This Math Equation Will Make You Less Fat

From trying fad diets to developing eating disorders to becoming a gym rat, people have basically gone crazy trying to lose weight. And it's true, America is fat. But what if the secret to losing weight wasn't in ditching carbs or hurling or doing interval exercises but rather if it was in math? What? Yes. Math.

It's simple. Just punch in your vitals into this model, plug in the weight you want to end up at x-amount of days and the equation will tell you how many calories you need to eat moving forward. The magic of math!

The model was created by Carson C. Chow, an investigator at the National Institute of Diabetes and Digestive and Kidney Diseases, to figure out America's weight problem (1 in 3 Americans are overweight). He created a formula that can accurately predict how much weight a person will gain or lose depending on their caloric intake and activity level. It's a specific numeric value to eating less. According to Chow, he considered multiple factors for his formula:

The conventional wisdom of 3,500 calories less is what it takes to lose a pound of weight is wrong. The body changes as you lose. Interestingly, we also found that the fatter you get, the easier it is to gain weight. An extra 10 calories a day puts more weight onto an obese person than on a thinner one.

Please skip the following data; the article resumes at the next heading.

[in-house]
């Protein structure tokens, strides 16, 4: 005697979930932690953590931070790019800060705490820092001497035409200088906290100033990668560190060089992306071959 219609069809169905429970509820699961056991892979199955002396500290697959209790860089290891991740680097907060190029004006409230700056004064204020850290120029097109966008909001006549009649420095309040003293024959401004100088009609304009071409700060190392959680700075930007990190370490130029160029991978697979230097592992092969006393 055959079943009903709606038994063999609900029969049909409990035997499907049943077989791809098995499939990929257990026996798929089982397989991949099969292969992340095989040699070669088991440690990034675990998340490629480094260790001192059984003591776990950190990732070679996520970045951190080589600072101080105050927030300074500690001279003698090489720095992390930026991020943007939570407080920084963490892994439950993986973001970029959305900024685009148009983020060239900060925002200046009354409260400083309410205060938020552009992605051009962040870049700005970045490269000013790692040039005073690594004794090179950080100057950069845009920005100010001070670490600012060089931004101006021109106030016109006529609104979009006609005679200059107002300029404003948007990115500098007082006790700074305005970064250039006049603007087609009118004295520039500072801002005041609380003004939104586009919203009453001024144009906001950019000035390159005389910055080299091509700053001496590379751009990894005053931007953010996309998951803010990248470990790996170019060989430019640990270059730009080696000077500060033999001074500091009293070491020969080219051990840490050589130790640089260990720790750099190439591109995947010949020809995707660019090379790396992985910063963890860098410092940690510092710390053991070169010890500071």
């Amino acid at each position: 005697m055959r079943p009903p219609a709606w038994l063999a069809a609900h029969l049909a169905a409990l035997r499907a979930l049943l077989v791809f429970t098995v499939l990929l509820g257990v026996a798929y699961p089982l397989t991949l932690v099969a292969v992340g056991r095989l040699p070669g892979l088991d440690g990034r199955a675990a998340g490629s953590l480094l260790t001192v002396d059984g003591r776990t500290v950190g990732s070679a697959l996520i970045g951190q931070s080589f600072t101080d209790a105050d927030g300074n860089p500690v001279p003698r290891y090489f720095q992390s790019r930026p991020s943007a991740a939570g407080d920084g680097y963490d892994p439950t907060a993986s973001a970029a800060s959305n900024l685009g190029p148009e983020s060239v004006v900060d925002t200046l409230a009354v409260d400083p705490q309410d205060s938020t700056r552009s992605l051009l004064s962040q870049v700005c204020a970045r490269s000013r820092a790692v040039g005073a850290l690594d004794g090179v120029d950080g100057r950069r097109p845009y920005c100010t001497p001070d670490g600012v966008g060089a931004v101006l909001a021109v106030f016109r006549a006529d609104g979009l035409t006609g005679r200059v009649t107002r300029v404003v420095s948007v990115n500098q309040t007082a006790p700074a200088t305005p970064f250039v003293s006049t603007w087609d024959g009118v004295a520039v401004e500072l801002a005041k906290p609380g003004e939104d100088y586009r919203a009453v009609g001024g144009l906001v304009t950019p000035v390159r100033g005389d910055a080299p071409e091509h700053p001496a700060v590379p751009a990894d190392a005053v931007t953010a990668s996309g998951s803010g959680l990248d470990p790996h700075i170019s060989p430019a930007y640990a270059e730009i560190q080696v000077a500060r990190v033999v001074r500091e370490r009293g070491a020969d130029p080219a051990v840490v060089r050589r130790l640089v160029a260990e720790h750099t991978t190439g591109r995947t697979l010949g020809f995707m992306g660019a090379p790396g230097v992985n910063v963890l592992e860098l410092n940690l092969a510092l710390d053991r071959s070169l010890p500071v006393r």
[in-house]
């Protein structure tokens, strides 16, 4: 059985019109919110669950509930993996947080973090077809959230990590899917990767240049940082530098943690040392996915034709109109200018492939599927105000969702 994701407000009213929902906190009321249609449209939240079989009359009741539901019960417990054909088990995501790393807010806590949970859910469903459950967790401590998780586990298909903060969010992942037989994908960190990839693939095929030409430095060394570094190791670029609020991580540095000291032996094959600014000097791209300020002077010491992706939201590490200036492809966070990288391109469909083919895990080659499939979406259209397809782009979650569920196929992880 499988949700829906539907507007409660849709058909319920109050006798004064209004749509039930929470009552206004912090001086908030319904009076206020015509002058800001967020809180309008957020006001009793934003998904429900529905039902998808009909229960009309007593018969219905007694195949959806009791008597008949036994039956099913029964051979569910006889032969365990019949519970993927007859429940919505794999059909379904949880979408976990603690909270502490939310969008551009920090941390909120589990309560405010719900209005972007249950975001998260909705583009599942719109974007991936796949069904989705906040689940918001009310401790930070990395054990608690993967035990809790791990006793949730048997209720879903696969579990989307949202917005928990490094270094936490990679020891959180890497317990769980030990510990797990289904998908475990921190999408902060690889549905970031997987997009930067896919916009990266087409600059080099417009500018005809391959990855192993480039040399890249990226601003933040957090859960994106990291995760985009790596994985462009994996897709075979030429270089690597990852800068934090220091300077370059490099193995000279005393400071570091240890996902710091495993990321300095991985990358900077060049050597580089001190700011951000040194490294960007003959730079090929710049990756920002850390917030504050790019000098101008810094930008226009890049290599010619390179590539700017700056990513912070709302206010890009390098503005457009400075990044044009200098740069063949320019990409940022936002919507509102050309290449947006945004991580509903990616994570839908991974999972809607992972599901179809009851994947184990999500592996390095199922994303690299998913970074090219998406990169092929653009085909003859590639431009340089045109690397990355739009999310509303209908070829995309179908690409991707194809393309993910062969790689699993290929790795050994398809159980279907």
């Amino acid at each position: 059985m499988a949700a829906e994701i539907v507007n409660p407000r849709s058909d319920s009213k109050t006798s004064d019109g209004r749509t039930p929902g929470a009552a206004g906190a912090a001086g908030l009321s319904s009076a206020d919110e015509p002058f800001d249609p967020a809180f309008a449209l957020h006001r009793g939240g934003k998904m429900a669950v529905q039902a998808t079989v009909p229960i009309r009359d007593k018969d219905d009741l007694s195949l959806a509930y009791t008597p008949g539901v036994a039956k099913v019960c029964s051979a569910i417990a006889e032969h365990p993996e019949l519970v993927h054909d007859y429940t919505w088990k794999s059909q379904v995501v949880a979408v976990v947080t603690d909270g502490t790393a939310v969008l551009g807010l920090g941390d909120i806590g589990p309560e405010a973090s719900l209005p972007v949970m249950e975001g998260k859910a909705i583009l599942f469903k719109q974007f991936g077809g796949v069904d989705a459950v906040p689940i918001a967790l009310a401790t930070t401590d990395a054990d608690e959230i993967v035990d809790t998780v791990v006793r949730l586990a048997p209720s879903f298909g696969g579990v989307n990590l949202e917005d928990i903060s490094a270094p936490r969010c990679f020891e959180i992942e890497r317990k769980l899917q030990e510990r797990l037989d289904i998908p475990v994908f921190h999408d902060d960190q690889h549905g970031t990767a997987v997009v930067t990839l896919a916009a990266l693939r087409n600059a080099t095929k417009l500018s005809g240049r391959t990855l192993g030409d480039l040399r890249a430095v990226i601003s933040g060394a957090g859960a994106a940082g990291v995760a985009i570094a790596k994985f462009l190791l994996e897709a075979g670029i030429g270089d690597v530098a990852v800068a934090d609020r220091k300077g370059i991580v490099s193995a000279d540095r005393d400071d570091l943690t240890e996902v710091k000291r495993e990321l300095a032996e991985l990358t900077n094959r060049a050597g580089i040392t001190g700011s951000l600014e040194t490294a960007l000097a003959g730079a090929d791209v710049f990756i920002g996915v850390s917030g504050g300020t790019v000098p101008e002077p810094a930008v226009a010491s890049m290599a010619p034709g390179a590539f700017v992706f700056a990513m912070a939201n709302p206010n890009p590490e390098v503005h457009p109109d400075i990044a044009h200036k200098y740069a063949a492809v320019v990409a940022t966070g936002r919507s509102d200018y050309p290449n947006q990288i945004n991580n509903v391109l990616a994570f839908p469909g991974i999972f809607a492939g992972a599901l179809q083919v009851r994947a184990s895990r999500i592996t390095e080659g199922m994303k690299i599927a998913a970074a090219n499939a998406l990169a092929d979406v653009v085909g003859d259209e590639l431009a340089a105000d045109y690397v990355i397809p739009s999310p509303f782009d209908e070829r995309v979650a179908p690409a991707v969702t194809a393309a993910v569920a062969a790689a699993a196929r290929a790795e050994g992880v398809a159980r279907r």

Also, there's a time constant that's an important factor in weight loss. That's because if you reduce your caloric intake, after a while, your body reaches equilibrium. It actually takes about three years for a dieter to reach their new "steady state." Our model predicts that if you eat 100 calories fewer a day, in three years you will, on average, lose 10 pounds - if you don't cheat.

Also, according to Chow, huge variations in your daily food intake won't dramatically change your weight as long as the average caloric intake over a year is the same. A person's body takes time to respond, you know.

And for Chow's theory on why America got fat? We have too much food. The increase in per capita food supply coincides with the rise in obesity. More food means fatter people. Test out Chow's fat losing equation here to know how many (or how few) calories you need to eat to get to your desired weight. [Body Weight Simulator via NY Times, AlexAnnaButs/Shutterstock]